The Supreme Court refused to grant relief in a petition challenging the detention of Rohingya refugees detained in Jammu and the move to deport them back to hostile Myanmar.

Jan 2022

14 Rohingya refugees detained in Hyderabad under the foreigners’ act. The detained UNHCR card-holding refugees are at risk of deportation to hostile Myanmar.

15 March 2022

Hasina Begum, a 36-year-old Rohingya woman taken away from Hiranagar Jail where she was detained since March 2021 along with 237 Rohingya refugees, separating her from her husband and her 3 children.

24 March 2022

7 Rohingya refugees travelling to the UNHCR office in Delhi were detained at Shiliguri of Assam.

25 March 2022

The director of Rohingya Human Rights Initiative, Sabber Kyaw Min was detained at Balapur police station of Hyderabad in Telangana state. Later he was released the same day following the pressures raised by rights bodies.

1 April 2022

12 Rohingya refugees detained in Ramban district of Jammu. They had arrived at Dar village in Gool tehsil as part of a Tablighi group, the local police said. However, R4R found that the refugee individuals have had families at Bhatindi and Narwal of Jammu for 8 years.

20 April 2022

Two more families were detained at Hira Nagar sub-jail from Batindi of Jammu.

6 May 2022

Jafar Alam, a Rohingya refugee, was deported to Myanmar. He was also separated from his family like Hasina Begum.

6 April 2023

2 years passed since the mass detention. Three refugees died in detention while two were deported.

Late April 2023

The refugees decided to protest their conditions through a hunger strike. Their demands were to be freed from the detention centre to live in Jammu, or to be allowed to leave India to meet their family members settled in other countries. None of the family members of those detained has been able to meet them since the protest started, with the only exception being on the 28th of June (Eid al-Adha). The authorities said they would take 2 days to give them their decision, however, no answer was given.

17 July 2023

After 2 years of being detained arbitrarily, separated from their families, and having received no answer to their requests, refugees gathered and tried to leave the detention in mass. At 7:00 AM, police began firing at the crowd and throwing tear gas at the refugees. Several refugees were injured. Family members of detained refugees approached UNHCR in a state of urgency but only received ID cards, which the detainees already had.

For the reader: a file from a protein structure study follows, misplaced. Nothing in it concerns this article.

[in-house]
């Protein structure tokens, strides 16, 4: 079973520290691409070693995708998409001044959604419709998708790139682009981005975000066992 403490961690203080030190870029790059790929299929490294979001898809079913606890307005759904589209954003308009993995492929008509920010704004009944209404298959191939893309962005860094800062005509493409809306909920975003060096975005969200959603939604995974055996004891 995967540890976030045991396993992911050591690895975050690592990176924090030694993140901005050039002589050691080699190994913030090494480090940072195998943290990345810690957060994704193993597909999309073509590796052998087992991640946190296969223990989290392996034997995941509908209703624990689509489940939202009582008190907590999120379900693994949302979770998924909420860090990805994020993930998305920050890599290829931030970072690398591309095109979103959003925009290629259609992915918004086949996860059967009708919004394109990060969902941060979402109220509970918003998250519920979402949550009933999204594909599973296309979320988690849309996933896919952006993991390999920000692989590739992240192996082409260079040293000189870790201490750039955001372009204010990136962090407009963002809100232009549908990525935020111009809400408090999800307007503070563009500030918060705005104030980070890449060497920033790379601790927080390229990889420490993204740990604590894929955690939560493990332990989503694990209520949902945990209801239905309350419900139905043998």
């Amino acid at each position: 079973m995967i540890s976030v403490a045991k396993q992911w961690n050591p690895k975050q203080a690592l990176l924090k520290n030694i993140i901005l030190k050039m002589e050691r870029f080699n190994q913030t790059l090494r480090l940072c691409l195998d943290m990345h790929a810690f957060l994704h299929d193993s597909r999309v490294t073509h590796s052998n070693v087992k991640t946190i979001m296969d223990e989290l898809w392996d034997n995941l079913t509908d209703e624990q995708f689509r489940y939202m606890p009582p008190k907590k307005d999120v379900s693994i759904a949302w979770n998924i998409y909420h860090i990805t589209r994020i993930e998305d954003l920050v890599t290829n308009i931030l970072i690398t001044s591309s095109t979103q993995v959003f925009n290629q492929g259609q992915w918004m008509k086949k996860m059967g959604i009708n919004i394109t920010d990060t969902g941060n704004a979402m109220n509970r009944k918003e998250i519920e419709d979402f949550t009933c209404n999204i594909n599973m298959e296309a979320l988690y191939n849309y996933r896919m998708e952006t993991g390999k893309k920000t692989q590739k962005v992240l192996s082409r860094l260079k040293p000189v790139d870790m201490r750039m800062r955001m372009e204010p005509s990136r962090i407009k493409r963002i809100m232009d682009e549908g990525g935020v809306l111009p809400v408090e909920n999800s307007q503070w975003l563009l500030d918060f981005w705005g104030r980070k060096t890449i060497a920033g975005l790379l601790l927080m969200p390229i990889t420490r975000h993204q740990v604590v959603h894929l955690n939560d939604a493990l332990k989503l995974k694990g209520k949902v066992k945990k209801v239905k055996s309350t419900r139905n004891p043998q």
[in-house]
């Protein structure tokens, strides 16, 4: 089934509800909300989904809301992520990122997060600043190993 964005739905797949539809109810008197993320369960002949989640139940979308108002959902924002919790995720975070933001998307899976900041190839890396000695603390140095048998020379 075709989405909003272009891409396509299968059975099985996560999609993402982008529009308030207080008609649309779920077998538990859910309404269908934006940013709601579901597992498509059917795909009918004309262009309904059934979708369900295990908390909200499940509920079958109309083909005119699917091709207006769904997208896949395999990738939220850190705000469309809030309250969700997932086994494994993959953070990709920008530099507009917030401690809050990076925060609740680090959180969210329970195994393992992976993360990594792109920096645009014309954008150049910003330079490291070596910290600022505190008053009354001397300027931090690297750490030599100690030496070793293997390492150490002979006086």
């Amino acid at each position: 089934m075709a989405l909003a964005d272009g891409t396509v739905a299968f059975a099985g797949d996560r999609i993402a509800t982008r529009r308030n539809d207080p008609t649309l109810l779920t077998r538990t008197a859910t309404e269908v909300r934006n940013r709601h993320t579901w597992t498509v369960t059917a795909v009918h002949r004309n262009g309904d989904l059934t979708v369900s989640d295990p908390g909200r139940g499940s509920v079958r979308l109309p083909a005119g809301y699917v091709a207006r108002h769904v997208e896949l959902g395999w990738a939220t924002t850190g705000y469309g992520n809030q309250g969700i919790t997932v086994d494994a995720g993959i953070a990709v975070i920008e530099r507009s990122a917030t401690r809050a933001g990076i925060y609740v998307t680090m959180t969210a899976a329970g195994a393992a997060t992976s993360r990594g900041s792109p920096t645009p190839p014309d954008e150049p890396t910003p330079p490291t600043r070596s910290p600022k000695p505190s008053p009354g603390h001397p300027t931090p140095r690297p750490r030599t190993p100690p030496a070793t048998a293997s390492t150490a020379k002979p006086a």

19 July 2023

A 5-month-old dies in the tear gas attack. The authorities chained the bereaved mother. Many more people are reported to be on their deathbeds due to extreme police brutality. Five refugees were arrested, two women and three men. They reportedly suffered custodial violence.

24th July 2023

Police along with the Anti-Terrorism Squad surrounded Rohingya camps in Mathura, Aligarh and Faridabad to arrest refugees. According to verified sources, more than 200 Rohingya refugees, including women, children, elderly, disabled persons, and pregnant women, were unlawfully detained without any registered First Information Reports (FIR).


Impact on the Rohingya Community


Family Separation

Most Rohingya families now find themselves undergoing similar traumatic incidents in India which had prompted them to run away from Myanmar in the first place. Sudden arrests and mass detentions have led to the breaking up of families. “My father is 88 years old and is in Hirangar holding cell. After the first round, they detained 150 people. My father was detained during the month of Ramzan. He was detained as a part of Tablighi Jamaat. He was detained at Ramban mosque. They detained all 25 of them. We can meet them through glass. They let us talk through the glass. They are getting jail food. It is of very bad quality. We have tried a lot to get them released. We have paid a lot to the lawyers. The police have not put a case against them. The UNHCR is unable to answer us”

                                                                                     - Rohingya Women in Jammu.

Health risks and Issues Concerning Security